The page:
My constructed language has 26 English letters and 30 special characters (plus four different accent marks.) The characters are slightly abstract. The closest I've gotten to producing them is with LaTeX/MathJax (Which offers a wide enough range to produce most of them.) As I go along building vocab/conjugation lists, I've hit a roadblock where I want to write a word down, but it has a symbol in it that I can't reproduce well on whatever sticky note app (or Word!) that I'm using.

Is there any good platform for me to be able to build these lists on, or do I have to do it on paper?


I would recommend using a transliteration into ASCII or something similar which can be more universally used if the correct font is not available. For example, Esperanto uses some uncommon diacritics (ĉ, ĝ, ĥ, ĵ, ŝ, and ŭ), which are not always available. As a result people write them by using the letter 'x' which is not used in Esperanto: cx, gx, ux, etc.

Using digraphs or trigraphs you should be able to represent your extra characters; another option would be to append digits, as in a1, a2 for different variants of the letter a.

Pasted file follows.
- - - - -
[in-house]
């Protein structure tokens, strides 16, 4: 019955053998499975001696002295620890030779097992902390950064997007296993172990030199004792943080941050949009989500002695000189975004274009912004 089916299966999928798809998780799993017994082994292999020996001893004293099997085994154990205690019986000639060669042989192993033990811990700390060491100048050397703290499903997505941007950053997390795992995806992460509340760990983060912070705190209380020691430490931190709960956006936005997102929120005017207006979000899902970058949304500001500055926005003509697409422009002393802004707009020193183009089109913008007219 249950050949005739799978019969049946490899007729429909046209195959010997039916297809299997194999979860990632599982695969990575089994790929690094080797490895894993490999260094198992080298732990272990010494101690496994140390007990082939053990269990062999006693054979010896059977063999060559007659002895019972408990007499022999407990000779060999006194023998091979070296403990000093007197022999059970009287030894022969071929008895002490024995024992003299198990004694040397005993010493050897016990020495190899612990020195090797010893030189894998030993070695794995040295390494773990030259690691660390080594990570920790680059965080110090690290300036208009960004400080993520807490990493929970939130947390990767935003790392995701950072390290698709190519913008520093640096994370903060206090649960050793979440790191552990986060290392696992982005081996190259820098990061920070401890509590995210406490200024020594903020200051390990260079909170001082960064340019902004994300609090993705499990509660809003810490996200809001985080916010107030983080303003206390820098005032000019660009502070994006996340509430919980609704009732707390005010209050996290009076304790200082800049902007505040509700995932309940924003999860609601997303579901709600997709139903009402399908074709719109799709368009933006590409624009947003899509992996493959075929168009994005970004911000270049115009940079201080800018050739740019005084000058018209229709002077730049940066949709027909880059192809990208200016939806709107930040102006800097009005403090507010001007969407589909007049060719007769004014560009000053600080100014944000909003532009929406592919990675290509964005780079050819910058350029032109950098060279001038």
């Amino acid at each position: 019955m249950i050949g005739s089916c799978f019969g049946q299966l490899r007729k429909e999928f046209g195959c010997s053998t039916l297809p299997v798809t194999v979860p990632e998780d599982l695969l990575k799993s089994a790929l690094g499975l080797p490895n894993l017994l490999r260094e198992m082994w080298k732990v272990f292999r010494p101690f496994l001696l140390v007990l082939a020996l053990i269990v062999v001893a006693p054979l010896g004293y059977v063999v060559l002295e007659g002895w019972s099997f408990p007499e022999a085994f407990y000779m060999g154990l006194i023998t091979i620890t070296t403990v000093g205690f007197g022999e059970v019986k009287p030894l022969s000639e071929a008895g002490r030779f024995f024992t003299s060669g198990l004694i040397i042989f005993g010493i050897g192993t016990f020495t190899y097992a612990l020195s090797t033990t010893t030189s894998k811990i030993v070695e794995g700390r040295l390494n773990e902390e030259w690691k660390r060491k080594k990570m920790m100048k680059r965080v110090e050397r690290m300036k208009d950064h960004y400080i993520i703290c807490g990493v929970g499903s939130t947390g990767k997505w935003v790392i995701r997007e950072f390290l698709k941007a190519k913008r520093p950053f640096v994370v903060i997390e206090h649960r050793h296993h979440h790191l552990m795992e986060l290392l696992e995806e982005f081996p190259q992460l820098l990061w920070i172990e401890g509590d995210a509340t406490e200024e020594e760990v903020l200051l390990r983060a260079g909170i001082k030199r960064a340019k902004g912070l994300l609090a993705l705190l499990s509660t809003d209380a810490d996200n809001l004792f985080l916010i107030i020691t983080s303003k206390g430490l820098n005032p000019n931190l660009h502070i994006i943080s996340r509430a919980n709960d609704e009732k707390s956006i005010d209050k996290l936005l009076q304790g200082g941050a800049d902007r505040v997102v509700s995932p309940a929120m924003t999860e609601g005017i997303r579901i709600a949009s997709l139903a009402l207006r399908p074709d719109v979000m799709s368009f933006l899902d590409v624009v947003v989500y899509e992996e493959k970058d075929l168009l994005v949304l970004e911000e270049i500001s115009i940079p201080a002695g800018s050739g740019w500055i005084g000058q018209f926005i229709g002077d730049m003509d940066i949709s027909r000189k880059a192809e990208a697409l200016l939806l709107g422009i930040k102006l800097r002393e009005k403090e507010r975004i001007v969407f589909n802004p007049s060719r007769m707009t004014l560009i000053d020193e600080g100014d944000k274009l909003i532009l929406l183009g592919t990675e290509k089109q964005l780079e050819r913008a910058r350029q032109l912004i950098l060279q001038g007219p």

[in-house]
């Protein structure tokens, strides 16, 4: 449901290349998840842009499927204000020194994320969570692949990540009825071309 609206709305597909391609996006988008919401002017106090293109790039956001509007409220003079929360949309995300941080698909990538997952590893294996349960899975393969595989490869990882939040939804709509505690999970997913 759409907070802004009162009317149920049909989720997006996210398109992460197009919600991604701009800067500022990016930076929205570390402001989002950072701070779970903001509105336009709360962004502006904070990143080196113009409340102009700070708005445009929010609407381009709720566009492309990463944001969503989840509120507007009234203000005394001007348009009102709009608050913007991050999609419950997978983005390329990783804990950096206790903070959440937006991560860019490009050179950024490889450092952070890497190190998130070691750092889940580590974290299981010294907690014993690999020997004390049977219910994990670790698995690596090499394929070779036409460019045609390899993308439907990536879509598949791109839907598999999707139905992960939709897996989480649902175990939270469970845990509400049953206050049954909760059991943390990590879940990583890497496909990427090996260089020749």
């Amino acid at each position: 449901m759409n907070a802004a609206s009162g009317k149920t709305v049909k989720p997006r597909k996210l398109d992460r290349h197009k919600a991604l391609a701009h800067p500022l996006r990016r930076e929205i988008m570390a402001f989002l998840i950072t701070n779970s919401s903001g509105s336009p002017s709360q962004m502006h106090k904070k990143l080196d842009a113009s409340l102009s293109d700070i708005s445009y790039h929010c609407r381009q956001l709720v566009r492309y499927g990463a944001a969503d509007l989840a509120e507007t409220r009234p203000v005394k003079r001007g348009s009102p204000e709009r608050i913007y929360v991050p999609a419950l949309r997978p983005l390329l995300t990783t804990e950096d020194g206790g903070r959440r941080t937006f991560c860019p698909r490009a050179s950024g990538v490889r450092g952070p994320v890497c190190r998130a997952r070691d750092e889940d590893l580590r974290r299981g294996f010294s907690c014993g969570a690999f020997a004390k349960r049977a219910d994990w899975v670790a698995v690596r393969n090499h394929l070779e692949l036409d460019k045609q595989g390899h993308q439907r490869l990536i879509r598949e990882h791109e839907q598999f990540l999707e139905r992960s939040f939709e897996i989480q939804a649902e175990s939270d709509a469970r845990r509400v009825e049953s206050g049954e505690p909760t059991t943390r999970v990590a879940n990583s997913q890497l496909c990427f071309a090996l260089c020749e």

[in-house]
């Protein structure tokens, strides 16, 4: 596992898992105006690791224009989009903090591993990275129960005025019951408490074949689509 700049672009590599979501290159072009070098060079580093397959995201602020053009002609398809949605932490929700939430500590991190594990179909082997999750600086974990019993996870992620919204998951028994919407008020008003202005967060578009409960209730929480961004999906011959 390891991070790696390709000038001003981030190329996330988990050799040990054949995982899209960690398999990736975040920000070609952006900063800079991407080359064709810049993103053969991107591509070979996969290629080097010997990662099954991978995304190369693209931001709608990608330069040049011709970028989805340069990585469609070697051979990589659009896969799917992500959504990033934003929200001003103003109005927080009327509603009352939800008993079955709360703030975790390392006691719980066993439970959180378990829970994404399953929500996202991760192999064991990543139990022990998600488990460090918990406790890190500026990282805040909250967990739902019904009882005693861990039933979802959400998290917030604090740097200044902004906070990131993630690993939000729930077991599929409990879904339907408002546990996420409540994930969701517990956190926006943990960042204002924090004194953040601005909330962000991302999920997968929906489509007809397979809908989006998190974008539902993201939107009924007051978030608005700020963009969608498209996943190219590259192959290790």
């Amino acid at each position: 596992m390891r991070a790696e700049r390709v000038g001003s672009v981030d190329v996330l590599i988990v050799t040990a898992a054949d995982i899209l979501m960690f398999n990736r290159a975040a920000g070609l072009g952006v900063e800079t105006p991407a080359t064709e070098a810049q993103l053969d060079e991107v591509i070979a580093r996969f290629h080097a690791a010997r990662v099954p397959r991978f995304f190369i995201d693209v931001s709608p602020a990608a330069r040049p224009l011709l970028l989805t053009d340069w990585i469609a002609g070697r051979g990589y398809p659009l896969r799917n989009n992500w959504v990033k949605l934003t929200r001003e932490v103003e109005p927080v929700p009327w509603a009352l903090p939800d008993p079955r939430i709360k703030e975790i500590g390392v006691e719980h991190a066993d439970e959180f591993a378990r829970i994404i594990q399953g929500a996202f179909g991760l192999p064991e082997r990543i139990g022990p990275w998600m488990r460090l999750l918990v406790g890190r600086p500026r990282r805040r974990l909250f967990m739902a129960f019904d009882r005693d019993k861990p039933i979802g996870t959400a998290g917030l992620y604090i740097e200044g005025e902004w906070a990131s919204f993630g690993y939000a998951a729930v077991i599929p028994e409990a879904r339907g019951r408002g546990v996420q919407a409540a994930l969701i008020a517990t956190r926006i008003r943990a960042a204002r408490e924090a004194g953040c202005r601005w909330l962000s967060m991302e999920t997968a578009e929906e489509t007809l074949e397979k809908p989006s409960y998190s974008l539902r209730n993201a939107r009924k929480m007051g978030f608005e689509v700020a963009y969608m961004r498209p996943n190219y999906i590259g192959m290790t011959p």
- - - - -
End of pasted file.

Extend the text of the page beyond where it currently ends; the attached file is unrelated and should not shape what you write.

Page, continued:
If your system is unambiguous (like the Esperanto convention), then you can easily convert between it and a proper representation including all the characters.

Note: in German, the umlaut characters are often represented by appending an 'e': ü becomes ue. This is not unambiguous, as there are valid combinations of u followed by e which are not ü; an automatic back-transliteration is not possible. This is something you need to look out for.

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  • Transliteration is not really an answer to what this question is asking. – curiousdannii Jul 13 '18 at 14:05
  • @curiousdannii It is. It allows you to write down words in an extended script on a computer when there is no appropriate font present. – Oliver Mason Jul 13 '18 at 14:14
  • Right, but the answer to that is to explain how to make a new font, not to transliterate it. If the OP wanted transliteration they would have said so. – curiousdannii Jul 13 '18 at 14:36
  • @curiousdannii There are many platforms where you cannot use your own fonts, so having a transliteration is a safe and portable way to write down words in an unavailable script, rather than having to use paper. So even if you can make your own font, you might still not be able to use it in a particular editor you have available at a given time. As the OP did not mention transliteration I assume they didn't think of it, and thus offered it as an alternative to creating your own font. – Oliver Mason Jul 13 '18 at 14:40
  • While this lies on the edge of not being an answer, it is useful and I will use it for when I have to jot down a lot of my major notes. +1, and thanks for the idea! – FoxElemental Jul 13 '18 at 17:25

Well, LaTeX is a great platform for writing anything, and you already seem to use it to some success. So I suggest using LaTeX and creating pdf out of it for distribution.